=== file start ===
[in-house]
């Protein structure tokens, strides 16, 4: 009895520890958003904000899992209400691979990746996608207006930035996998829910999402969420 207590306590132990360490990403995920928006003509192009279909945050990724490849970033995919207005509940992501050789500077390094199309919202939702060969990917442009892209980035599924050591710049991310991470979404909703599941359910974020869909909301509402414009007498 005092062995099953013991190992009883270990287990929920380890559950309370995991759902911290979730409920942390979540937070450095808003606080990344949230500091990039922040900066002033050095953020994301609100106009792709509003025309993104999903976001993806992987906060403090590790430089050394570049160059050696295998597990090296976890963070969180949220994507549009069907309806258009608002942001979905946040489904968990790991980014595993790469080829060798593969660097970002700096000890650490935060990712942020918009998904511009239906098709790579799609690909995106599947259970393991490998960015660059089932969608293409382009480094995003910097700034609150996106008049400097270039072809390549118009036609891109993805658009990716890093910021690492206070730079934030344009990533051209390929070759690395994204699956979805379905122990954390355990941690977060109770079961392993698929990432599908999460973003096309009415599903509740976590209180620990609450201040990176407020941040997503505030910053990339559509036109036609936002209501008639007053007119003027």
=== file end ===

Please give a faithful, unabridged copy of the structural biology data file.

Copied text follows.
[in-house]
């Protein structure tokens, strides 16, 4: 009895520890958003904000899992209400691979990746996608207006930035996998829910999402969420 207590306590132990360490990403995920928006003509192009279909945050990724490849970033995919207005509940992501050789500077390094199309919202939702060969990917442009892209980035599924050591710049991310991470979404909703599941359910974020869909909301509402414009007498 005092062995099953013991190992009883270990287990929920380890559950309370995991759902911290979730409920942390979540937070450095808003606080990344949230500091990039922040900066002033050095953020994301609100106009792709509003025309993104999903976001993806992987906060403090590790430089050394570049160059050696295998597990090296976890963070969180949220994507549009069907309806258009608002942001979905946040489904968990790991980014595993790469080829060798593969660097970002700096000890650490935060990712942020918009998904511009239906098709790579799609690909995106599947259970393991490998960015660059089932969608293409382009480094995003910097700034609150996106008049400097270039072809390549118009036609891109993805658009990716890093910021690492206070730079934030344009990533051209390929070759690395994204699956979805379905122990954390355990941690977060109770079961392993698929990432599908999460973003096309009415599903509740976590209180620990609450201040990176407020941040997503505030910053990339559509036109036609936002209501008639007053007119003027």